Reversible optogenetic neural inactivation techniques are valuable for linking neural activity and behavior but they have serious limitations in macaques. To achieve powerful and temporally precise neural inactivation, we used an adeno-associated viral (AAV) vector carrying the channelrhodopsin-2 gene under the control of a Dlx5/6 enhancer, which restricts expression to GABAergic neurons. We tested this approach in the primary visual cortex, an area where neural inactivation leads to interpretable behavioral deficits. Optical stimulation modulated spiking activity and reduced visual sensitivity profoundly in the region of space represented by the stimulated neurons. Rebound firing, which can have unwanted effects on neural circuits following inactivation, was not observed, and the efficacy of the optogenetic manipulation on behavior was maintained across >1000 trials. We conclude that this inhibitory cell-type specific optogenetic approach is a powerful and spatiotemporally precise neural inactivation tool with broad utility for probing the functional contributions of different cortical areas in macaques.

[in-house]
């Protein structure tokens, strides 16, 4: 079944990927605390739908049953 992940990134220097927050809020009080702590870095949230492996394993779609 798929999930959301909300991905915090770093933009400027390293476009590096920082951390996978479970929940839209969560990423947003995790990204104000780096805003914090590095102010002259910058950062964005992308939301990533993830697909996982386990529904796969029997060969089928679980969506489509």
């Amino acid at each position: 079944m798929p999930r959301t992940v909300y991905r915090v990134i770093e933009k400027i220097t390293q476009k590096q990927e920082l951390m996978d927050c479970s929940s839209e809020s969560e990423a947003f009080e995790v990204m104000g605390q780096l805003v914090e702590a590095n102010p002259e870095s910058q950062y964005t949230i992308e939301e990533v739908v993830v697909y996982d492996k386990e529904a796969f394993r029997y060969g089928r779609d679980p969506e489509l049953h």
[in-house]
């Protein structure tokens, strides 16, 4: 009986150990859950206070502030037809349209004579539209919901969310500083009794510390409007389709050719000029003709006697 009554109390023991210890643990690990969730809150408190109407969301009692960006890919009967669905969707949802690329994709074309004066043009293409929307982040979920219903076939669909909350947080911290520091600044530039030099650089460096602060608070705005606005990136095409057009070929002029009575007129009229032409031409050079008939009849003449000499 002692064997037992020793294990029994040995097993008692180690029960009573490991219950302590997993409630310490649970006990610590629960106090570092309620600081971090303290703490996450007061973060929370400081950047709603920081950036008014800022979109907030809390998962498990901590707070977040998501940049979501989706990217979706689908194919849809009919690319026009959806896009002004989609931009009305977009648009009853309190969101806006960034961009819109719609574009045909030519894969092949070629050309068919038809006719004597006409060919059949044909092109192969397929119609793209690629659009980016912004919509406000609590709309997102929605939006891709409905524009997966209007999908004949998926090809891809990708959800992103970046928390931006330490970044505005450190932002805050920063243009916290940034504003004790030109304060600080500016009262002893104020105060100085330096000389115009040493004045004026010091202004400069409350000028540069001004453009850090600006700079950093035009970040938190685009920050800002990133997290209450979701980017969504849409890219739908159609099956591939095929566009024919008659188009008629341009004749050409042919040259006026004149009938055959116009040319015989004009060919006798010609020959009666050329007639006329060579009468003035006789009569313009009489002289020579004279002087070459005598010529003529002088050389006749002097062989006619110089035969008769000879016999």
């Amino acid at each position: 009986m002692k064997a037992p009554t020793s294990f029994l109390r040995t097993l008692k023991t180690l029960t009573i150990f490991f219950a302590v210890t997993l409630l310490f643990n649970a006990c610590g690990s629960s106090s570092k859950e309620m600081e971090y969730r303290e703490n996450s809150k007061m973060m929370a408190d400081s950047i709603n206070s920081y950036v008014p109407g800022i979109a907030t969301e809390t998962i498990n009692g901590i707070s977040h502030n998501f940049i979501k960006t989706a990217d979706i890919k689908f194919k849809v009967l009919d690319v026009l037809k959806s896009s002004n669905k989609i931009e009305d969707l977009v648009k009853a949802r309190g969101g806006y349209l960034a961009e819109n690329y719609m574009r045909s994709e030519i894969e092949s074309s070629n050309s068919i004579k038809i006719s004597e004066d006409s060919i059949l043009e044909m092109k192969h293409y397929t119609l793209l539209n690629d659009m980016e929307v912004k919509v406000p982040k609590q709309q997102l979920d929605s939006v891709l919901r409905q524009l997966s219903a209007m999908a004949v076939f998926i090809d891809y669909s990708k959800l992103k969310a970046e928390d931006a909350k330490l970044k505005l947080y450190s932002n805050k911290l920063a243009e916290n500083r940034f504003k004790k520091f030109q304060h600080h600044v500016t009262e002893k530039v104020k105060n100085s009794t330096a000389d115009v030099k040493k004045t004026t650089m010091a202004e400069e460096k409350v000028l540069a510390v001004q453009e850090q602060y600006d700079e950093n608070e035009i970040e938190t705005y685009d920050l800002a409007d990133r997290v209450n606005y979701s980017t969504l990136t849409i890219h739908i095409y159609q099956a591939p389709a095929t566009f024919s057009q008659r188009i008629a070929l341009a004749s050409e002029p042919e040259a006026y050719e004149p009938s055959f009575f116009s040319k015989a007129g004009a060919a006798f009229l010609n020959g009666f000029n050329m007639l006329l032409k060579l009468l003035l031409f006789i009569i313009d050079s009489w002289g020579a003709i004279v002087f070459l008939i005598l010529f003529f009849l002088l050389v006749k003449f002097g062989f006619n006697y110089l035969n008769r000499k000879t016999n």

All data have been uploaded to https://github.com/horwitzlab.
Data from: Fast and reversible neural inactivation in macaque cortex by optogenetic stimulation of GABAergic neuronshttps://github.com/horwitzlab.
- Gregory D Horwitz
The funders had no role in study design, data collection and interpretation, or the decision to submit the work for publication.
Animal experimentation: Surgical procedures, experimental protocols and animal care conformed to the NIH Guide for the Care and Use of Laboratory Animals and were approved by the Institutional Animal Care and Use Committee at the University of Washington (IACUC protocol #4167-01).
- Michael Schmid, Newcastle University, United Kingdom
© 2020, De et al.
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